CANFIELD, Ohio (WKBN) – November is one of the most dangerous times of the year for crashes involving deer in Ohio.
It’s mating season also known as rut. Deer are on the move and drivers are encouraged to pay attention because the animals can suddenly run out and in front of your vehicle.
Last year in Ohio there were more than 4,200 reported deer-related crashes just in the month of November. Trumbull County was one of the top counties with 97 deer crashes.
Lt. Jerad Sutton with the Canfield Post of the Ohio State Highway Patrol said the number of reported deer crashes this time of year increase by about five percent.
Sutton recommends using the high beams on headlights if possible if there is no oncoming traffic.
“The better you can see them coming, the more time you have to react, slow down to avoid a collision with them,” Sutton said. “If you see a deer ahead, you can put on your four-way flashers as you see them to warn other people so they don’t travel by you and end up striking a deer.”
Sutton said if one deer is spotted, there is a good chance more are close by. He said they are most active at dawn and dusk between the hours of 5 a.m. and 7 a.m. and 5 p.m. and 7 p.m.
It’s best not to swerve to avoid hitting a deer because that could be more dangerous by going off the road or driving into the path of another vehicle.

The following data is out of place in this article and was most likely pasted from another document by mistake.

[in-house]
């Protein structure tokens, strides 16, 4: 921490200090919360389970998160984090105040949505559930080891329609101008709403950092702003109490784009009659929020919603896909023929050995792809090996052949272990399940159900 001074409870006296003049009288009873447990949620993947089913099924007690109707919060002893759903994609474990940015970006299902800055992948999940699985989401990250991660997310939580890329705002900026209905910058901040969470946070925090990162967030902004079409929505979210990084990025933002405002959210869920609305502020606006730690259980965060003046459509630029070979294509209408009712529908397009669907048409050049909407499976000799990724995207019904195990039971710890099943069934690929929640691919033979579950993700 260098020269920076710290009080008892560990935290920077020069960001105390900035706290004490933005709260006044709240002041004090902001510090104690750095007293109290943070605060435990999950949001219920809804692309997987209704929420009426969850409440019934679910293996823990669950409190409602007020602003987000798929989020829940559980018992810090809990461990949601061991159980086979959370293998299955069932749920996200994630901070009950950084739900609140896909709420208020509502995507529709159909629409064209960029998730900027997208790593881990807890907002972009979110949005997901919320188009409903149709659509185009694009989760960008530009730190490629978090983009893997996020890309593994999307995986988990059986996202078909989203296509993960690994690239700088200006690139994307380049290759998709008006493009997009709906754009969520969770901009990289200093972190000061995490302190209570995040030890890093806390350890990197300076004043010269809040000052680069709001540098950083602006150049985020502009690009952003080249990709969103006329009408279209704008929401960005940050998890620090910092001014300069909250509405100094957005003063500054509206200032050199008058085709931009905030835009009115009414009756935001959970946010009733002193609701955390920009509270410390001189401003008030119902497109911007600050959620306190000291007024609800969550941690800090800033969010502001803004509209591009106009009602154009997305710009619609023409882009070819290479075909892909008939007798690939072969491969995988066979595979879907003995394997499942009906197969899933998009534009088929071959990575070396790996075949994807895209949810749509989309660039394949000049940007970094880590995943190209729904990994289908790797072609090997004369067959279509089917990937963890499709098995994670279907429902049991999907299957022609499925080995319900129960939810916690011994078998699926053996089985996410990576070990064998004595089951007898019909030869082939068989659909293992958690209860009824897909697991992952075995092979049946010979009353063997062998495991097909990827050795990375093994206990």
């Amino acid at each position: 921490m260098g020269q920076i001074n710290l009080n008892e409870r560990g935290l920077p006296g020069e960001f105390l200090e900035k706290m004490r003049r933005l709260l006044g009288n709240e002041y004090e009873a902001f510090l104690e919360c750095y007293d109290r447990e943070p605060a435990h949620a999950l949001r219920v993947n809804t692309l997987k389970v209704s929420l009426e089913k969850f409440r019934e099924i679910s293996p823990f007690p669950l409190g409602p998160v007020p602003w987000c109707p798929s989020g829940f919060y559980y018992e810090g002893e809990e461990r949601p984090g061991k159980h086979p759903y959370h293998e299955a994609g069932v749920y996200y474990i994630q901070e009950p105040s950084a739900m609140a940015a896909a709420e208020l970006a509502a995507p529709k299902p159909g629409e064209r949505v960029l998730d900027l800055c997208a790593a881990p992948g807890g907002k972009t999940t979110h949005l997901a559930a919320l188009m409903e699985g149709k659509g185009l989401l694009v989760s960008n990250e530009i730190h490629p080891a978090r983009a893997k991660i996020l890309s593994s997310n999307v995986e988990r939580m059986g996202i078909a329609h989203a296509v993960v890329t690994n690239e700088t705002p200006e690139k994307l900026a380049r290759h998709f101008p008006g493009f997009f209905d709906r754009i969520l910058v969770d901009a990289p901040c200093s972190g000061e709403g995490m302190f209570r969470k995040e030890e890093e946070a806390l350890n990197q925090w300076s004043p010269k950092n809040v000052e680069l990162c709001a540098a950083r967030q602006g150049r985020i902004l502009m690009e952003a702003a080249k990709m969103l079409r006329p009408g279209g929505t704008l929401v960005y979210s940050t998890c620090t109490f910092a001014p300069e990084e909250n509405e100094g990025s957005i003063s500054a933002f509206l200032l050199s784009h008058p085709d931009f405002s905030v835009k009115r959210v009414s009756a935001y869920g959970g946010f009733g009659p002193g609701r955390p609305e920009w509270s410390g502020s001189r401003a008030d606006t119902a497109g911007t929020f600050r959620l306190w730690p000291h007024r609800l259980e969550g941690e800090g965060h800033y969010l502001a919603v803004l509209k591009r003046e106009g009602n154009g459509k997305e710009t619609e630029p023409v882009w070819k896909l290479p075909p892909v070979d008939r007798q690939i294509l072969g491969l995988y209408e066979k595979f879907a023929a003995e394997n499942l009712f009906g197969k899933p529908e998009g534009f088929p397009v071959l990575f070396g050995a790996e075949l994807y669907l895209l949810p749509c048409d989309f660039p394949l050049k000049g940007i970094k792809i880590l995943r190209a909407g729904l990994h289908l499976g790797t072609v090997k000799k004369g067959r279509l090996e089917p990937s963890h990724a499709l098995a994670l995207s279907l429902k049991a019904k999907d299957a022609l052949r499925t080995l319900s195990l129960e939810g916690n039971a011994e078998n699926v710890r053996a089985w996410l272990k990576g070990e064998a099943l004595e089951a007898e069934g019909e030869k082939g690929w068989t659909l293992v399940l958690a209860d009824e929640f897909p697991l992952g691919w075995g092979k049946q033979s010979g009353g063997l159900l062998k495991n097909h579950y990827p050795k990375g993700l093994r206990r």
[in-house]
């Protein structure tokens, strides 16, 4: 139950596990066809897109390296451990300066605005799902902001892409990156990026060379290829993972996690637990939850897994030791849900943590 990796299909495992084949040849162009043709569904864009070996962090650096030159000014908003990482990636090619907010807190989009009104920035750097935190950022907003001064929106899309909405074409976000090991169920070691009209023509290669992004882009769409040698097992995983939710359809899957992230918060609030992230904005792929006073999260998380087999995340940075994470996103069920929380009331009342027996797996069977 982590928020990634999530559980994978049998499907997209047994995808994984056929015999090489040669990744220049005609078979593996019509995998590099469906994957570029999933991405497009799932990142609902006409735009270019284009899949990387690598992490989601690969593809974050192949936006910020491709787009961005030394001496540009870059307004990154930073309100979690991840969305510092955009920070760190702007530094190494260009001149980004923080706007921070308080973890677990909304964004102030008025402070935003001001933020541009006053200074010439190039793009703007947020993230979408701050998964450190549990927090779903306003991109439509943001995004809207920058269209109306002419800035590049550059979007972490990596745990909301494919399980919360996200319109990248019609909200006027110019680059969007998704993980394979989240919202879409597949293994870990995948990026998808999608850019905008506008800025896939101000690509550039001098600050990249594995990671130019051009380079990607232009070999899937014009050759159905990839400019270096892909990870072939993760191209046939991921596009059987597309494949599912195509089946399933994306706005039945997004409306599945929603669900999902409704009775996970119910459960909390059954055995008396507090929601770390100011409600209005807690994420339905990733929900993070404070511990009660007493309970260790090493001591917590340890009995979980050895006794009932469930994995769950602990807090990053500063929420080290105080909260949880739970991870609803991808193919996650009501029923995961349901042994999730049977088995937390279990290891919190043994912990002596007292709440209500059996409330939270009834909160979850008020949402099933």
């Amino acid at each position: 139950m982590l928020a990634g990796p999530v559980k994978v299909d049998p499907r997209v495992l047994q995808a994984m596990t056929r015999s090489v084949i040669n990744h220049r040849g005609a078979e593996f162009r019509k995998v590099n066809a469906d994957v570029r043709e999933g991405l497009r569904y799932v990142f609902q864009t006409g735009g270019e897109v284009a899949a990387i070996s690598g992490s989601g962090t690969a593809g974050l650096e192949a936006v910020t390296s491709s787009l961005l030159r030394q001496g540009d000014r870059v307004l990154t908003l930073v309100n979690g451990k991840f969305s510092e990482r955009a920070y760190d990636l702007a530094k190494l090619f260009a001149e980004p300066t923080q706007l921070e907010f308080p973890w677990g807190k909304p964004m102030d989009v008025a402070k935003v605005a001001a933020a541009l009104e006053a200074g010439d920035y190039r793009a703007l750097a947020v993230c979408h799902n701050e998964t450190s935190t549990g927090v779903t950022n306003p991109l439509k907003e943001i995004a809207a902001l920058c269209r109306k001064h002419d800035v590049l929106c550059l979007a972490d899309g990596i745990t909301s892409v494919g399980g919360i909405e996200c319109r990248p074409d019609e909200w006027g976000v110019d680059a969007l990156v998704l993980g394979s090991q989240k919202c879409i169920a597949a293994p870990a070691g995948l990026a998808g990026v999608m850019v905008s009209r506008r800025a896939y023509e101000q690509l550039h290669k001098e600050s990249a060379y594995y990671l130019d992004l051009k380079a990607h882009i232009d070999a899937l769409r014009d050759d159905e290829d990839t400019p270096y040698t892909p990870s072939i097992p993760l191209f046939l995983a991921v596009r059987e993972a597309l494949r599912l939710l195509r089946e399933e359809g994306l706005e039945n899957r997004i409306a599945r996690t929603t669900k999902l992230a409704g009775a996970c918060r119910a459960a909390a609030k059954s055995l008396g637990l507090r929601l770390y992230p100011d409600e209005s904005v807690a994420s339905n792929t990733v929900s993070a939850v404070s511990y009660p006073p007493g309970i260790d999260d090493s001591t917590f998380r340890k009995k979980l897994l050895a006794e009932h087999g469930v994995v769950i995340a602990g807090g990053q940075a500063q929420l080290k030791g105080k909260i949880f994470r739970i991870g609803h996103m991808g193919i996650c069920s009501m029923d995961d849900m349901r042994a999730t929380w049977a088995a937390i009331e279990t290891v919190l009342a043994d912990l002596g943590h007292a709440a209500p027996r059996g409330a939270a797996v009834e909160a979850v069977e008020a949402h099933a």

If a driver hits a deer, the first thing to do is to move the vehicle off the road to a safe place.
“If you hit a deer, dial 911 and we’ll send somebody out to handle the crash report for you. But if you do strike a deer, we encourage you to report it to the police and insurance company so that you can get your damages repaired,” Sutton said.
Six immediate steps to take if you hit a deer (Courtesy: State Farm Insurance):
- Move your vehicle to a safe place. If possible, pull over to the side of the road, and turn on your hazard lights. If you must leave your vehicle, stay off the road and out of the way of any oncoming vehicles. Deer are most active at dusk and dawn—times when you or your vehicle may be less visible to other motorists.
- Call the police. Alert authorities if the deer is blocking traffic and creating a threat for other drivers. If the collision results in injury or property damage, you may need to fill out an official report. This report also can prove useful when filing your insurance claim.
- Document the incident. If it’s safe to do so, take photographs of the roadway, your surroundings, damage to your vehicle, and any injuries you or your passengers sustained. If witnesses stop, take down their account of what occurred, and ask for their contact information.
- Stay away from the animal. A frightened, wounded deer could use its powerful legs and sharp hooves to harm you.
- Contact your insurance agent. The sooner you report damage or injuries, the sooner your agent can file and process your claim.
- Don’t assume your vehicle is safe to drive. Double-check that your car is drivable after colliding with a deer. Look for leaking fluid, loose parts, tire damage, broken lights, a hood that won’t latch and other safety hazards. If your vehicle seems unsafe in any way, call for a tow.
According to State Farm, drivers in Ohio have a 1 in 126 chance of hitting a deer; in Pennsylvania, the ratio is 1 in 67.